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Markets have been risk-on this week so far, despite tough words from the US President Donald Trump. On Friday, Trump said that Washington will potentially take steps to revoke Hong Kong’s special status and possibly levy sanctions and other economic weapons against China.

Subsequent to the conference there was news, first reported by Bloomberg, that the Chinese government appeared to be reneging on the phase 1 deal. China was reportedly telling state-owned agricultural firms to halt purchases of one of the major US agricultural exports to China and a pillar of the deal’s promised $200 billion in extra exports. However, it has transpired that some transactions are still going through even after officials in Beijing ordered a pause in some purchases, Bloomberg now reports. 

“Shippers sold as many as four cargoes of US soybeans from the new crop said the people, who asked not to be named because the information is private. State-run stockpiler Sinograin was bidding earlier for Pacific Northwest cargoes, the people said,” according to Bloomberg News.

State-run buyers purchased more than 20 cargoes, or over 1 million metric tons, of American soybeans in about two weeks in May. In April, China had imported a record 86,507 tons of U.S. pork, up almost 600% from a month earlier, customs data show.

However, the same article reiterates that the “Chinese government officials have told major state-run agricultural companies to halt imports of some American farm goods including soybeans, people familiar told Bloomberg News on Monday. US cotton and corn imports by state buyers have also been paused, a person said.”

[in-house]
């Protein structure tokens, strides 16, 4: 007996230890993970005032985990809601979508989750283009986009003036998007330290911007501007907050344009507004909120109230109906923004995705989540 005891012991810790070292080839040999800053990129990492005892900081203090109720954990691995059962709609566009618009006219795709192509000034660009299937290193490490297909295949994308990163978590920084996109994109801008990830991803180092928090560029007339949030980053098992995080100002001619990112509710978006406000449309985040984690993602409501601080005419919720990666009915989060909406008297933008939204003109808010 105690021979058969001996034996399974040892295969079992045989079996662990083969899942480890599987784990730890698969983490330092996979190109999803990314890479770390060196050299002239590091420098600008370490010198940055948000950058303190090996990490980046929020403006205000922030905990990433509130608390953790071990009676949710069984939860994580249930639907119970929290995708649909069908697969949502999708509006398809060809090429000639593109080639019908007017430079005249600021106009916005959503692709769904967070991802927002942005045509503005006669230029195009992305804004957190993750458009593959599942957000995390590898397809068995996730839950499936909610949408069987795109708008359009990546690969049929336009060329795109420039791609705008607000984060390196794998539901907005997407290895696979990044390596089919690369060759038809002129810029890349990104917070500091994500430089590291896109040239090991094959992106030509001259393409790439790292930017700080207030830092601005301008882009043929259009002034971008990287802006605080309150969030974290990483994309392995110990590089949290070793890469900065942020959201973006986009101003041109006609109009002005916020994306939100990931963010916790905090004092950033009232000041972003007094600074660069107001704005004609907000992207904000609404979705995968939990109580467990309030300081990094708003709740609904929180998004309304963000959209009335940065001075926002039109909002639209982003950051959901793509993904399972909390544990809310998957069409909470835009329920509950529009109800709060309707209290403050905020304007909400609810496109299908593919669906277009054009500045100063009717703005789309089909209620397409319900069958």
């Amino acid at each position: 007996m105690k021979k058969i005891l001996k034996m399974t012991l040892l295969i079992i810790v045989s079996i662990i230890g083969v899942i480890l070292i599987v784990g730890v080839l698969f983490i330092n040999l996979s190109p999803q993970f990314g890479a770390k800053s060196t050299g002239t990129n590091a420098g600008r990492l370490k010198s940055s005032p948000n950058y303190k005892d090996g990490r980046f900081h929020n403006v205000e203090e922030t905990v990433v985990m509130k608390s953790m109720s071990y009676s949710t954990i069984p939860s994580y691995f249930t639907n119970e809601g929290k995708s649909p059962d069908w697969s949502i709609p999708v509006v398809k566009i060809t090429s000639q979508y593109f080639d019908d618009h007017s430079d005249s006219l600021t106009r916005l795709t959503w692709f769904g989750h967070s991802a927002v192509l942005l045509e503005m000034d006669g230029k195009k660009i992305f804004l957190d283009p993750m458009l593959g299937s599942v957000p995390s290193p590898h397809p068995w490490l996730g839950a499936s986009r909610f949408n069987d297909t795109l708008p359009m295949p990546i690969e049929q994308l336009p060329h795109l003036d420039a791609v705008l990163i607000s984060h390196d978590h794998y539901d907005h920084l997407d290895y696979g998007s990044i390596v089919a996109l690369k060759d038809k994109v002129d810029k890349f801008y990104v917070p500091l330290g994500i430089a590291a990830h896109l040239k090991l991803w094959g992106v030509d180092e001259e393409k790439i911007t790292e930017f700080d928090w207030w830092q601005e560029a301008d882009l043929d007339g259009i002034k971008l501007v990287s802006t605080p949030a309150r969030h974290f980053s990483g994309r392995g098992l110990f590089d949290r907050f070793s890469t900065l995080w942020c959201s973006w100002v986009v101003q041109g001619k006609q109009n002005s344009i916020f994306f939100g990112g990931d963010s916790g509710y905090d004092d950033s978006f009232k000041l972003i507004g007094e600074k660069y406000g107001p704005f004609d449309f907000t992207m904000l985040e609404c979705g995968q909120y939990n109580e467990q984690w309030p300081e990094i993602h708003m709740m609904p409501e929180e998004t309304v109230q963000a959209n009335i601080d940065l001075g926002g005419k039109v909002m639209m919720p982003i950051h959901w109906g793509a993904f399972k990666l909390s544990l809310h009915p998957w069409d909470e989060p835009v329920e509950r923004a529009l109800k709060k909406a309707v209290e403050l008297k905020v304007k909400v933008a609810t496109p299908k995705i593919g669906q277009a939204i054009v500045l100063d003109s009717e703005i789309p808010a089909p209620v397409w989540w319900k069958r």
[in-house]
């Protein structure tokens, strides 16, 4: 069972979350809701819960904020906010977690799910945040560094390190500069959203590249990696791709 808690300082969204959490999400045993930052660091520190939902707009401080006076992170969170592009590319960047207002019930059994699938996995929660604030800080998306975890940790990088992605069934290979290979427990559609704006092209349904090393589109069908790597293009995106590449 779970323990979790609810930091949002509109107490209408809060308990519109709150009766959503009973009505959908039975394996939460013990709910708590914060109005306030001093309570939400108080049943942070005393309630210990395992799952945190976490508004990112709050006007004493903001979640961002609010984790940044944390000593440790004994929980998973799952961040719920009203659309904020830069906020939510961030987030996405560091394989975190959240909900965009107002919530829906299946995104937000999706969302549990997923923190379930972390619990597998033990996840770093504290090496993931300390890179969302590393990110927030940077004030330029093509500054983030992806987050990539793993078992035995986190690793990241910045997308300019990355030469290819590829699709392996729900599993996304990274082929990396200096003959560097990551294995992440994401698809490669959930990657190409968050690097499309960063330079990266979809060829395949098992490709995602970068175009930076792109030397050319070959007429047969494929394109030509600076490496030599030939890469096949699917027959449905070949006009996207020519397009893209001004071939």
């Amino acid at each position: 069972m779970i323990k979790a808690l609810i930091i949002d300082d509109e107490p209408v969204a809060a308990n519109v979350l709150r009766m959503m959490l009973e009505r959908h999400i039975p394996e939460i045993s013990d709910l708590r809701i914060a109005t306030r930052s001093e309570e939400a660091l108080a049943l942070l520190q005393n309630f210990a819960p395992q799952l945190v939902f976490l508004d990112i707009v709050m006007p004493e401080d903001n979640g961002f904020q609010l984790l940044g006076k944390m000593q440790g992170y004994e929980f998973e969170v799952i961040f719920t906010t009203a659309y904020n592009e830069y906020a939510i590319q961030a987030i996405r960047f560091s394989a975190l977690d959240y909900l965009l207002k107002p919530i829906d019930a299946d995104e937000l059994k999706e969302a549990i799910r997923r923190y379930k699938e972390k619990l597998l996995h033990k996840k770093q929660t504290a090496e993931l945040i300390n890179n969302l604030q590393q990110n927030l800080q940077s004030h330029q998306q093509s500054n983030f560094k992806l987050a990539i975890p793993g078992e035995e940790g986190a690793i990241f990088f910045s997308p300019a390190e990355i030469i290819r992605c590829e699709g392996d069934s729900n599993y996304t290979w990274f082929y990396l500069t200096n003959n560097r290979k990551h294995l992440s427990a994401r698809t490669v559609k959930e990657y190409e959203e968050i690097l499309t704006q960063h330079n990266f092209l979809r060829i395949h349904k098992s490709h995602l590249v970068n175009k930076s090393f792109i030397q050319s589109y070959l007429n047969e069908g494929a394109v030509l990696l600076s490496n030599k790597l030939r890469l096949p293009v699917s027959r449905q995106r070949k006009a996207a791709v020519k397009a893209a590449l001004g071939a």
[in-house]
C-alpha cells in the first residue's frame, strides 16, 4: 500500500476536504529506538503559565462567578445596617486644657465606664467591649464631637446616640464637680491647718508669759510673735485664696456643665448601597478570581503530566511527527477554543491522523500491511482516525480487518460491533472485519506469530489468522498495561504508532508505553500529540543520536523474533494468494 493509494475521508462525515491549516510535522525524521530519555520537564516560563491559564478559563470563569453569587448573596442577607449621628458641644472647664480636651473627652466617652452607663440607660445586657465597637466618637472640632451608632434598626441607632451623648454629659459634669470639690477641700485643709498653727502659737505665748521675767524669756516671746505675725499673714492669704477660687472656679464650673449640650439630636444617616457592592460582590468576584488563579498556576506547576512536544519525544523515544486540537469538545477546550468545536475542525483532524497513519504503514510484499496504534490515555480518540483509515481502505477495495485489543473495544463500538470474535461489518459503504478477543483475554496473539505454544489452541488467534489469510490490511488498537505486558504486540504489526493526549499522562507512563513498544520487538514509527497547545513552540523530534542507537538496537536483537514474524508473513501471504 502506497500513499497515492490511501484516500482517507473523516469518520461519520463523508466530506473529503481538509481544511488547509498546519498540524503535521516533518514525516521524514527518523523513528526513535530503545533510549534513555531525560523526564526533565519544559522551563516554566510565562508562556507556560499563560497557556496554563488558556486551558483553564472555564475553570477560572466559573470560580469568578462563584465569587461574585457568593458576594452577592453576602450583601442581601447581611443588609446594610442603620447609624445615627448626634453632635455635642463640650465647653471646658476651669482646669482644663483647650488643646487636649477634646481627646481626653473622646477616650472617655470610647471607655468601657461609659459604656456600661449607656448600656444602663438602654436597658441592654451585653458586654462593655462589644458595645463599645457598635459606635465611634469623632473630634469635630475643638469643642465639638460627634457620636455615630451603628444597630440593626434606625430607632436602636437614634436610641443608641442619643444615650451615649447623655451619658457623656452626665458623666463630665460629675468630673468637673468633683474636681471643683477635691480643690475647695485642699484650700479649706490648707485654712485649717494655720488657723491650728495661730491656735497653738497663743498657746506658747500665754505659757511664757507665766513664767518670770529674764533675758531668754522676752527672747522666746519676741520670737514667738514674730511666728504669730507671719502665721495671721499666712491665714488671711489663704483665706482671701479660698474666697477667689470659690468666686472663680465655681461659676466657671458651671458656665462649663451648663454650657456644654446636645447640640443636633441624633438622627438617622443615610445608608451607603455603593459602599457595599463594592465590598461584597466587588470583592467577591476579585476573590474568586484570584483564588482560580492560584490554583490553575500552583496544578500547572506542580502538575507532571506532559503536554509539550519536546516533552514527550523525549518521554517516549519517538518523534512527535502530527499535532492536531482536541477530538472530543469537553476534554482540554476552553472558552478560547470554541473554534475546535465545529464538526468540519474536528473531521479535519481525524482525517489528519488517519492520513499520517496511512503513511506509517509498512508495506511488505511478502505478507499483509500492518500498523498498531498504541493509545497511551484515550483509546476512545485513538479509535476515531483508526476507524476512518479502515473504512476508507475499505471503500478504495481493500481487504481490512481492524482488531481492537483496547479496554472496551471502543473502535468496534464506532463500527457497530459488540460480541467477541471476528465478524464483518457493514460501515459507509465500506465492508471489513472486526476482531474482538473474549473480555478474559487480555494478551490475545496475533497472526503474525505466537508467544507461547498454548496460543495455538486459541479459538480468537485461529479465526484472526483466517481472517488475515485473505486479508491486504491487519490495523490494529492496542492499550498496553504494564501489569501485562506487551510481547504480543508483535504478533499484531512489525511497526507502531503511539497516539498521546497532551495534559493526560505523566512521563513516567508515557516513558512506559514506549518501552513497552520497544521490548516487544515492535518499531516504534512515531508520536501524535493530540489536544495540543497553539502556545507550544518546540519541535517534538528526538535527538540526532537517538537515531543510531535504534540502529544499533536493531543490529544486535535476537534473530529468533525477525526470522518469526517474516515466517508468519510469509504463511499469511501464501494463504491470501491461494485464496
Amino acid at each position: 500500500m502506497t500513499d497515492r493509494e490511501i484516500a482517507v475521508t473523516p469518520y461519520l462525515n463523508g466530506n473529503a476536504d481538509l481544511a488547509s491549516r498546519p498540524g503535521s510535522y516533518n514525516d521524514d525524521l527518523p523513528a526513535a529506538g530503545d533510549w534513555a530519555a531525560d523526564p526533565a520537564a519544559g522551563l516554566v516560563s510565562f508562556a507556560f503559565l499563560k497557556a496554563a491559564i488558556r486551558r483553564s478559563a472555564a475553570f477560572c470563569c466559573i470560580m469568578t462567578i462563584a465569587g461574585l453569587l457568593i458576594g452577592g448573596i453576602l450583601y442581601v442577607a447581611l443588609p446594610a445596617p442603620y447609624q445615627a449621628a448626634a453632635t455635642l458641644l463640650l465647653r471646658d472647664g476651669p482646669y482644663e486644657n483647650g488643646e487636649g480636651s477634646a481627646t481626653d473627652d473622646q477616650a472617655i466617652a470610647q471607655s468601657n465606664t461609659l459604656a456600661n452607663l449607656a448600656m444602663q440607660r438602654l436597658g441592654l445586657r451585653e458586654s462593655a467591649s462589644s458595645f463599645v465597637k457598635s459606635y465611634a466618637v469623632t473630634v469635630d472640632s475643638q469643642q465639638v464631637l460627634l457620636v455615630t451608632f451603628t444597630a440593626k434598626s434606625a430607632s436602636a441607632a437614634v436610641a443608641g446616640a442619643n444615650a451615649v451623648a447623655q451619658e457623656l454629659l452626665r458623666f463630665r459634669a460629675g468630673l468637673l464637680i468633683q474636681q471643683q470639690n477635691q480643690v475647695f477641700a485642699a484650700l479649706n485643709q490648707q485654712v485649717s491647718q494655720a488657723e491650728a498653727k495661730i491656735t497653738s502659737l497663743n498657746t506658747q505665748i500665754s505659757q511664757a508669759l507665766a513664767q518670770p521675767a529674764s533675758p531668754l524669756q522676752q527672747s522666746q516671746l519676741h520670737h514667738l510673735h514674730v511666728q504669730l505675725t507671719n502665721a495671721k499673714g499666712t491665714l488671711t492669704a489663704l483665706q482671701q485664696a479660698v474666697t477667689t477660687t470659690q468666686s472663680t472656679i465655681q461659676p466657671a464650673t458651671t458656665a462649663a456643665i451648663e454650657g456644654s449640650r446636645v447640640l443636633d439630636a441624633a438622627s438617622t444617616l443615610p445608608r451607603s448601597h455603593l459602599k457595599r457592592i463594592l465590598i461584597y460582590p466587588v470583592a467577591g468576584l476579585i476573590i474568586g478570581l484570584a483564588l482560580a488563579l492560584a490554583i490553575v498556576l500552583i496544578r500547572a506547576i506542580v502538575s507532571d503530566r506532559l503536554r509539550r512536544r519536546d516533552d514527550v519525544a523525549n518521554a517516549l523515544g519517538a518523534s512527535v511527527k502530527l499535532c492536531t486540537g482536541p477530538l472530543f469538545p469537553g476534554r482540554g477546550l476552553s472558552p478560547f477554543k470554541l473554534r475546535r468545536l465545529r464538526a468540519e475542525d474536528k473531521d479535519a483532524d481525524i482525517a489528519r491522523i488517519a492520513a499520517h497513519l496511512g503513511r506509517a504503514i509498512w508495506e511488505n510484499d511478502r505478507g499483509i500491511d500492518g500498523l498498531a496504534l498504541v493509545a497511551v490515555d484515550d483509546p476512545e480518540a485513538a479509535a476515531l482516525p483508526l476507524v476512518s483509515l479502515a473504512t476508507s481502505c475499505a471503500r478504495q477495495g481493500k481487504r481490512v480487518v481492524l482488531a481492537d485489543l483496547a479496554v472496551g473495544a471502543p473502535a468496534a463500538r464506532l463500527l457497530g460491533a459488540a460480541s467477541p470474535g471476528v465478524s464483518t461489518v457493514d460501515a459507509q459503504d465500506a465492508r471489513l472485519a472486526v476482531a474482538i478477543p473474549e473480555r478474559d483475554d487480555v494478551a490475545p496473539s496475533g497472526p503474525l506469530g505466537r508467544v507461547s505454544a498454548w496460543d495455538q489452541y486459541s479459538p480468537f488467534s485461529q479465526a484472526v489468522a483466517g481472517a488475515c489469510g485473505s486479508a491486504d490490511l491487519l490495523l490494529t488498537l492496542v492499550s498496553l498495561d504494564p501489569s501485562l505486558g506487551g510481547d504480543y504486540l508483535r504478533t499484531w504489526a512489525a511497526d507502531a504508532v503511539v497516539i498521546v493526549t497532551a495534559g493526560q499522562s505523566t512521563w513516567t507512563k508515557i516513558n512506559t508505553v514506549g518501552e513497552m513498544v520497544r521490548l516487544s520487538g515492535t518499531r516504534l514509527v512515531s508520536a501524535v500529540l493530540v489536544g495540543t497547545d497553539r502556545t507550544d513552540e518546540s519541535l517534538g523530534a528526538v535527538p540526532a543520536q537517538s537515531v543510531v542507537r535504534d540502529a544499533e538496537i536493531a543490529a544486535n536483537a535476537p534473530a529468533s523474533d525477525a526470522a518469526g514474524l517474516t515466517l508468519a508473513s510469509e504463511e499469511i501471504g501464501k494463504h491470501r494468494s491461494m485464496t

There are some exceptions to the order that state-run buyers Cofco and Sinograin halt American soy purchases, one of the people said. One exception is when state-buyers import on behalf of private firms, who are not affected by the halt, the person said. Another is when the state-buyers need the beans to cover their derivative positions, and a third exception is if there are already ongoing transactions, the person said.

Market implications

The market has shrugged-off such risk as there is nothing concrete and there appears to be more bark than bite coming from both sides of this war of words. 

However, should some form of a real trade confrontation take place at a time when US economic policy toward China is dictated less by long-term national interest and more by short-term electoral calculations, it would be sure to impact markets negatively.  

For the meantime, however, the AUD is basking in the risk-on mood and has rallied firmly to break above a key trendline:

  • AUD/USD rips to break major trendline resistance, it could be blue skies on Fed/RBA divergence